It is also possible that some of these bills become attached to must-pass legislation, like government funding measures. But, given the current political uncertainty in D.C., it is equally likely that none of them become law, unity agenda or not.

Meanwhile, in the AI policy world, there will be plenty of noise made about the president's stated support for legislative action on AI. But his words in the State of the Union could be used to support almost any AI-focused legislative proposal, whether it is meant to "harness the promise of AI" or "protect us from its peril."

The only explicit AI policy goal endorsed in Biden's speech is to "ban A.I. voice impersonation." In the House, legislators have already introduced numerous proposals around AI voice impersonation and the use of AI in telemarketing. In the Senate, deepfakes are one of many top priorities that emerged from Sen. Chuck Schumer's, D-N.Y., engagement on AI policy. It will fall to the Senate Commerce Committee and its chair Maria Cantwell, D-Wash., to consider any legislation that would directly target this issue. Reportedly, there are efforts underway to do just that.

As Biden said in closing his speech last night, "There is nothing beyond our capacity when we act together!"

The only question for privacy and AI legislation remains, will we act together?

Here's what else I'm thinking about:

  • The Federal Trade Commission is back to full strength. Last night, the Senate confirmed the two Republican nominees to join the three current Democratic commissioners. Nearly eight months since their original nomination, and much longer since their seats became vacant, Virginia Solicitor General Andrew Ferguson and Utah Solicitor General Melissa Holyoak are set to join as the two newest commissioners of the FTC. The Senate also approved Commissioner Rebecca Kelly Slaughter to serve another full term at the agency.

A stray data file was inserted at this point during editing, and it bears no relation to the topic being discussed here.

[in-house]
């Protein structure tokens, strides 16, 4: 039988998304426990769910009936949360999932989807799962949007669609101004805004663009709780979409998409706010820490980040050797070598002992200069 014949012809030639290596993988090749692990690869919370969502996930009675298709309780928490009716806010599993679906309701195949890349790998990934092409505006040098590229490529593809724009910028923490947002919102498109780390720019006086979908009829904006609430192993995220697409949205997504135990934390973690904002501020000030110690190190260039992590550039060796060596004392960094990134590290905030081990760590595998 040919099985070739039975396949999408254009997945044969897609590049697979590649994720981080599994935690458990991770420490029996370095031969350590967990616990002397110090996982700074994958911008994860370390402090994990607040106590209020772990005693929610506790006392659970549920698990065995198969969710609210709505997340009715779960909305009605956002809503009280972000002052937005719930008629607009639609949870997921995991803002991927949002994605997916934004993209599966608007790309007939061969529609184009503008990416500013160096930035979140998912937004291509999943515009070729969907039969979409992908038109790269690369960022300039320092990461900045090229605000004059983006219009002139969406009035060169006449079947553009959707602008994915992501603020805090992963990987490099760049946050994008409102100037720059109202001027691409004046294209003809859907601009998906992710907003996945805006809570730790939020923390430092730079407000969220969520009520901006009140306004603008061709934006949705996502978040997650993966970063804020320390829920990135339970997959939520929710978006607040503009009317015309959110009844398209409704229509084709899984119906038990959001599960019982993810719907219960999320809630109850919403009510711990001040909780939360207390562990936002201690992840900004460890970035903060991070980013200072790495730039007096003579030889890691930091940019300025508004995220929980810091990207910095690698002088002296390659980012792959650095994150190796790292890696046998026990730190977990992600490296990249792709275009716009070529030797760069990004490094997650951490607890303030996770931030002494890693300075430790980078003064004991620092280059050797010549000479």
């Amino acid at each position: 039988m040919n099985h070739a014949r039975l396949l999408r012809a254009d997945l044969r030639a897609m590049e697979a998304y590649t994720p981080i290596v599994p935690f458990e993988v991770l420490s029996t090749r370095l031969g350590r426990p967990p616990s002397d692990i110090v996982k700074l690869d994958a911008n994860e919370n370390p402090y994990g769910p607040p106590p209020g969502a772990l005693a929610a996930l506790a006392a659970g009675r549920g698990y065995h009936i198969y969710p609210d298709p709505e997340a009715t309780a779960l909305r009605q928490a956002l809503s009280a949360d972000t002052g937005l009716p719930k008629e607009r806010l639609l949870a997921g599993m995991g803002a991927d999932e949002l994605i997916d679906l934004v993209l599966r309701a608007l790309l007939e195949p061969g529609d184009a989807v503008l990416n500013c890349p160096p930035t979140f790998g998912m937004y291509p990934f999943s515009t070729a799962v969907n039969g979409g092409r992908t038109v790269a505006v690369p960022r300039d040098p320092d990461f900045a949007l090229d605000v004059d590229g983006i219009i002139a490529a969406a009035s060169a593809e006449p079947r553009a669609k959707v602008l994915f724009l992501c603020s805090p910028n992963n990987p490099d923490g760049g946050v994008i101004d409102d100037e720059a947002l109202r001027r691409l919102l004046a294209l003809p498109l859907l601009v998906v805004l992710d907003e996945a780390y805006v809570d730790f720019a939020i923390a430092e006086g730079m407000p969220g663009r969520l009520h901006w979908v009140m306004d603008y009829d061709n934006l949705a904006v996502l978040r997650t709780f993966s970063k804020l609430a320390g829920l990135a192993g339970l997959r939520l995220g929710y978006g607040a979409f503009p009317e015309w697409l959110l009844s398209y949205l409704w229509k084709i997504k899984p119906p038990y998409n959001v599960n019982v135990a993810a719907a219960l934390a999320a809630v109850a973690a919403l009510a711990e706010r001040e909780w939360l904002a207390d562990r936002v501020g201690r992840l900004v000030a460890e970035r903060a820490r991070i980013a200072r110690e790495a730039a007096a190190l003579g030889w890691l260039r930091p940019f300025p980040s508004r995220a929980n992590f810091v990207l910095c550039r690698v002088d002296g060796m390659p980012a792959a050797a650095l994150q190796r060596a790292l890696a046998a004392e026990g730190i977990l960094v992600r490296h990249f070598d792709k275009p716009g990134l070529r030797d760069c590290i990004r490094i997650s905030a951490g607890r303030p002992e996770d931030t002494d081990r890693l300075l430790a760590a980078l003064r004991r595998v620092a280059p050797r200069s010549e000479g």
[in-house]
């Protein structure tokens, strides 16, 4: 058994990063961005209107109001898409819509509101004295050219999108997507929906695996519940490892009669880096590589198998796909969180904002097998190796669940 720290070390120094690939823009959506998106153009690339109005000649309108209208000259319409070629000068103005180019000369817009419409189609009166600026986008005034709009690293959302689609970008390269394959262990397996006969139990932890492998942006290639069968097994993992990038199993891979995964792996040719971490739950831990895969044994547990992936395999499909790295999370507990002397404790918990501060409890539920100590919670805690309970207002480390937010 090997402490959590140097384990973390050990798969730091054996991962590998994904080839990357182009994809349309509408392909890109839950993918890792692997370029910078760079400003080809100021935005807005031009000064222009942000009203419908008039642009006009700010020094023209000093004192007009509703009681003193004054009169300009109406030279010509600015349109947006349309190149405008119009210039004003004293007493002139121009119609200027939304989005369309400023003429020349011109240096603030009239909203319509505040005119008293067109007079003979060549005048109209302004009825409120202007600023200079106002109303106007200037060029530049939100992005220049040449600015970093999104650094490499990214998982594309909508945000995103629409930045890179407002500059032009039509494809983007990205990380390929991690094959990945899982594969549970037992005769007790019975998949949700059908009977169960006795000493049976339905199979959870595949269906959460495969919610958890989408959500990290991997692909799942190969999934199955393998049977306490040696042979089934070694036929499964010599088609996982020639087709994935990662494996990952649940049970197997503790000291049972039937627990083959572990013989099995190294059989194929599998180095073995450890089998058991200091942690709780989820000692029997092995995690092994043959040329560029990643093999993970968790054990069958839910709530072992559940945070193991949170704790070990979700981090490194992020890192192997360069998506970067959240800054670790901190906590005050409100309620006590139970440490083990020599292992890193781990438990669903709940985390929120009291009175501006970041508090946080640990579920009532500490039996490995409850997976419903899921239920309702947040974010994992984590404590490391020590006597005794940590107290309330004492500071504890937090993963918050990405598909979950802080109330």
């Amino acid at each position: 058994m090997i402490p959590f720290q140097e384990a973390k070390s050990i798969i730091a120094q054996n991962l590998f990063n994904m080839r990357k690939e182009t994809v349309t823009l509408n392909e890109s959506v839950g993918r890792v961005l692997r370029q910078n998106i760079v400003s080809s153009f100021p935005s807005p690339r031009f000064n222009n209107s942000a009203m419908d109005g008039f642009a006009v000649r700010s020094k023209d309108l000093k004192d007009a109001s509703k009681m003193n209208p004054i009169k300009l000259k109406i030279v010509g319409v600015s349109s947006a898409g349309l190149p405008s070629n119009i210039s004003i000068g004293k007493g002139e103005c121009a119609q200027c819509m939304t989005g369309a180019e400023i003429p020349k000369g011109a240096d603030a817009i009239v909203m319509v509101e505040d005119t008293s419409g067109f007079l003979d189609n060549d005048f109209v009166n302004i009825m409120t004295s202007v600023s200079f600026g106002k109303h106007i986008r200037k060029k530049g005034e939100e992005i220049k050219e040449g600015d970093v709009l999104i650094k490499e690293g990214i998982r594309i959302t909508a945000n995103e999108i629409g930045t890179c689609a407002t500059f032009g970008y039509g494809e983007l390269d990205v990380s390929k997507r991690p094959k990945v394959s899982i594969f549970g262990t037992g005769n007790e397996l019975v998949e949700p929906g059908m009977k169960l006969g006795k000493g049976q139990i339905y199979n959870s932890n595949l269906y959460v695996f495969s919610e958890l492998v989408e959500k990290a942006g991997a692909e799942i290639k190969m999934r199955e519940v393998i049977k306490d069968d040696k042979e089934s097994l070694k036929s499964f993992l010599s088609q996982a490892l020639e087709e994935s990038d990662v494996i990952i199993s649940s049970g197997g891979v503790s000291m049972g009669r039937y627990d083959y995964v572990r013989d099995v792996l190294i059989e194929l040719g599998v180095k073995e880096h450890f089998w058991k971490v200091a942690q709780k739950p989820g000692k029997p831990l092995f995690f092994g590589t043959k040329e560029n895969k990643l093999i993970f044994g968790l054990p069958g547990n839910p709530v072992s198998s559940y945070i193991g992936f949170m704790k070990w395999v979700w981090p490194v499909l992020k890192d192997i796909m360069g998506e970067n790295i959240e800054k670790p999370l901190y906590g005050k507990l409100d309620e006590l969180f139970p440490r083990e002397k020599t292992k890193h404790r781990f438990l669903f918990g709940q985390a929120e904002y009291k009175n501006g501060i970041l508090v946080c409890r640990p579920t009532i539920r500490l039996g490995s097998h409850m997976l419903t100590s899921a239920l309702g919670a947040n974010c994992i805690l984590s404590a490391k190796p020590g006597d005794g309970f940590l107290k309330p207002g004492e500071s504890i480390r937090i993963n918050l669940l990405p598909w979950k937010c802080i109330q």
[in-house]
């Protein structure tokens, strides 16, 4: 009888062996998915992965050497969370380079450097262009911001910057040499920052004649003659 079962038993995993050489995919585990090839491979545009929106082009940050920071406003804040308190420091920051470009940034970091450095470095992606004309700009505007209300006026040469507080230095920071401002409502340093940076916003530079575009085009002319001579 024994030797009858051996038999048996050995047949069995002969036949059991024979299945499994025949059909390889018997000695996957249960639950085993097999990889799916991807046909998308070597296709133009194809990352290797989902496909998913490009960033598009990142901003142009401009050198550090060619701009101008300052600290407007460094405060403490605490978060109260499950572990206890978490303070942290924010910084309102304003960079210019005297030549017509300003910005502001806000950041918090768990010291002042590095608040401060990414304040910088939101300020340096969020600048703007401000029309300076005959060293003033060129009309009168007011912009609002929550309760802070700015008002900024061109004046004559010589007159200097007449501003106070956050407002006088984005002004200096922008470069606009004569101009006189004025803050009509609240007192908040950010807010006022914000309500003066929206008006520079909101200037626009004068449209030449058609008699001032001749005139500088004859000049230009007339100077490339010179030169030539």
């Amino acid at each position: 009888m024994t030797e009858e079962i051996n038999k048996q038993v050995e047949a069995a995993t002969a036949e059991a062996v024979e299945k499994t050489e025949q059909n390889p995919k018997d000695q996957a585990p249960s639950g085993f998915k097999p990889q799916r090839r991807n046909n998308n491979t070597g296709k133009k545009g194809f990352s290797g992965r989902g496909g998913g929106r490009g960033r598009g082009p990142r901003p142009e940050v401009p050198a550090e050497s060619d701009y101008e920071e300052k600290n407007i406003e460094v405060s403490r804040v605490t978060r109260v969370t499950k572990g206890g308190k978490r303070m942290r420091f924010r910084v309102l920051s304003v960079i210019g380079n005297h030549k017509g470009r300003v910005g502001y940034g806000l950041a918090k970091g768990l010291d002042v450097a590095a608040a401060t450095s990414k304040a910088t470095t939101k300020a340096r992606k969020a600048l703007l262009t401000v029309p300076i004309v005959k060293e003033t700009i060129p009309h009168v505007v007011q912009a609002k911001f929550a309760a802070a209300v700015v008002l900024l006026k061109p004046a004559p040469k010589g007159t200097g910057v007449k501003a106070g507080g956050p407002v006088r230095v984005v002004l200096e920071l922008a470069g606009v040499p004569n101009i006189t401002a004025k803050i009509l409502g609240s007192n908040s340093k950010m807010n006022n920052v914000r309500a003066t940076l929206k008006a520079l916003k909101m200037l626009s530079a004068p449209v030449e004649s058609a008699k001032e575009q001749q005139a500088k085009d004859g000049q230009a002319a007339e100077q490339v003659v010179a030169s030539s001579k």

• The U.S. is considering restricting bulk data sales to "countries of concern." A major executive order from the White House last week begins the process of restricting the sale of sensitive data to foreign adversaries of the United States. The multipart proposal would ban the sale of bulk datasets with sensitive personal data of U.S. persons, the sale of any amount of sensitive data on U.S. government personnel, and impose new requirements for contractual safeguards when such data is sold to any foreign person. I wrote an explanatory analysis of the Department of Justice's advance notice of proposed rulemaking, the first step in implementing the executive order. Public comments on the proposal are due 19 April.
  • The California Privacy Protection Agency could formally begin its pending rulemaking today. On the posted agenda for its bimonthly meeting, the agency included "discussion and possible action to advance draft regulations to formal rulemaking for automated decision-making technology, risk assessments, and updates to existing regulations." The meeting will also feature an annual report with an "update and priorities" from the enforcement and public affairs division of the agency.
  • Live free or delete your personal information. New Hampshire became the 14th state to enact a comprehensive consumer privacy law. New Hampshire's law, signed into law by Gov. Chris Sununu, R-N.H., this week, has the special distinction of covering the home state of IAPP. By the way, if you ever wondered what IAPP means when we call something a "comprehensive" privacy law, we've published a definitive explanation thanks to Westin Fellow Andrew Folks, CIPP/US.

Upcoming happenings:

  • 11 March: The deadline to submit comments for the FTC's COPPA rulemaking.
  • 26 March: The IAPP KnowledgeNet chapters in the DMV region jointly host a discussion about reauthorization of Section 702 of the Foreign Intelligence Surveillance Act at the Conference Center at the Row on 19th.
  • 3-4 April: The IAPP hosts its Global Privacy Summit 2024.